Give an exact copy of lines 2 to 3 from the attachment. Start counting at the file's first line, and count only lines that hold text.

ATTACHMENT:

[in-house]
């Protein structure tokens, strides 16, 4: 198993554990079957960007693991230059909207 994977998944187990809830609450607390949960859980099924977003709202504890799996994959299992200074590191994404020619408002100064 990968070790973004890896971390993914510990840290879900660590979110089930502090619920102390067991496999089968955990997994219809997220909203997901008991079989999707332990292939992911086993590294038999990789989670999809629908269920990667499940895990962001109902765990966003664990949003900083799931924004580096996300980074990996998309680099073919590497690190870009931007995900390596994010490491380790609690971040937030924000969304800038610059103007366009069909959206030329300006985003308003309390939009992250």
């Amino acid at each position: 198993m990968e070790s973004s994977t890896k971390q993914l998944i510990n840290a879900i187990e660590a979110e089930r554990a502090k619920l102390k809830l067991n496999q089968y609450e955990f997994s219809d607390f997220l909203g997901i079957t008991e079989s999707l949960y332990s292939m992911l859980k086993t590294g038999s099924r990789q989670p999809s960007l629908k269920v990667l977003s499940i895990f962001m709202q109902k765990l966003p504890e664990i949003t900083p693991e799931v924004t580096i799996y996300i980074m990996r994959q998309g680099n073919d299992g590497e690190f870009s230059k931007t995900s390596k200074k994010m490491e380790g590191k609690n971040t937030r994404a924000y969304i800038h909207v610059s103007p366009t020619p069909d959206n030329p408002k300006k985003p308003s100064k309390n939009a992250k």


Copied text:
């Protein structure tokens, strides 16, 4: 198993554990079957960007693991230059909207 994977998944187990809830609450607390949960859980099924977003709202504890799996994959299992200074590191994404020619408002100064 990968070790973004890896971390993914510990840290879900660590979110089930502090619920102390067991496999089968955990997994219809997220909203997901008991079989999707332990292939992911086993590294038999990789989670999809629908269920990667499940895990962001109902765990966003664990949003900083799931924004580096996300980074990996998309680099073919590497690190870009931007995900390596994010490491380790609690971040937030924000969304800038610059103007366009069909959206030329300006985003308003309390939009992250």
């Amino acid at each position: 198993m990968e070790s973004s994977t890896k971390q993914l998944i510990n840290a879900i187990e660590a979110e089930r554990a502090k619920l102390k809830l067991n496999q089968y609450e955990f997994s219809d607390f997220l909203g997901i079957t008991e079989s999707l949960y332990s292939m992911l859980k086993t590294g038999s099924r990789q989670p999809s960007l629908k269920v990667l977003s499940i895990f962001m709202q109902k765990l966003p504890e664990i949003t900083p693991e799931v924004t580096i799996y996300i980074m990996r994959q998309g680099n073919d299992g590497e690190f870009s230059k931007t995900s390596k200074k994010m490491e380790g590191k609690n971040t937030r994404a924000y969304i800038h909207v610059s103007p366009t020619p069909d959206n030329p408002k300006k985003p308003s100064k309390n939009a992250k």